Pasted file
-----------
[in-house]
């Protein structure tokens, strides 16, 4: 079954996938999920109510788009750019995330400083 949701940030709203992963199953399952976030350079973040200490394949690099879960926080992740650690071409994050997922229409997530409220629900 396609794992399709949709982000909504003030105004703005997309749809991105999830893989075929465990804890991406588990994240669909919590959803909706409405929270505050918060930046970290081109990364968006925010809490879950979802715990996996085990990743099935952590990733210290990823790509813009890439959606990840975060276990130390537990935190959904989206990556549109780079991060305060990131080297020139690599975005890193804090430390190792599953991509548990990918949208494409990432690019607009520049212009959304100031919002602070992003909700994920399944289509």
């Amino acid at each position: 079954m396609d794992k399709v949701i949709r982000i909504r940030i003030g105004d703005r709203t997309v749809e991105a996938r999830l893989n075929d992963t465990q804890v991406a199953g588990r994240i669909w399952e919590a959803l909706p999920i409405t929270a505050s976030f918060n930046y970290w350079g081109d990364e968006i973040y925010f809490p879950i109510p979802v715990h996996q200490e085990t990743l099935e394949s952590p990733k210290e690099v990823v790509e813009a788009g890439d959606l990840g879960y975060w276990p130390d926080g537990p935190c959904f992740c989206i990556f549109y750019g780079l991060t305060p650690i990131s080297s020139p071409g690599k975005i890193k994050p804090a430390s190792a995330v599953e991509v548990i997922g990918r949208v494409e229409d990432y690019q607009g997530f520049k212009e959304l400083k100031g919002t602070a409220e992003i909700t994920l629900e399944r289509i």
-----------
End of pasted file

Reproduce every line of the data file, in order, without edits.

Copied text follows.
[in-house]
């Protein structure tokens, strides 16, 4: 079954996938999920109510788009750019995330400083 949701940030709203992963199953399952976030350079973040200490394949690099879960926080992740650690071409994050997922229409997530409220629900 396609794992399709949709982000909504003030105004703005997309749809991105999830893989075929465990804890991406588990994240669909919590959803909706409405929270505050918060930046970290081109990364968006925010809490879950979802715990996996085990990743099935952590990733210290990823790509813009890439959606990840975060276990130390537990935190959904989206990556549109780079991060305060990131080297020139690599975005890193804090430390190792599953991509548990990918949208494409990432690019607009520049212009959304100031919002602070992003909700994920399944289509």
């Amino acid at each position: 079954m396609d794992k399709v949701i949709r982000i909504r940030i003030g105004d703005r709203t997309v749809e991105a996938r999830l893989n075929d992963t465990q804890v991406a199953g588990r994240i669909w399952e919590a959803l909706p999920i409405t929270a505050s976030f918060n930046y970290w350079g081109d990364e968006i973040y925010f809490p879950i109510p979802v715990h996996q200490e085990t990743l099935e394949s952590p990733k210290e690099v990823v790509e813009a788009g890439d959606l990840g879960y975060w276990p130390d926080g537990p935190c959904f992740c989206i990556f549109y750019g780079l991060t305060p650690i990131s080297s020139p071409g690599k975005i890193k994050p804090a430390s190792a995330v599953e991509v548990i997922g990918r949208v494409e229409d990432y690019q607009g997530f520049k212009e959304l400083k100031g919002t602070a409220e992003i909700t994920l629900e399944r289509i």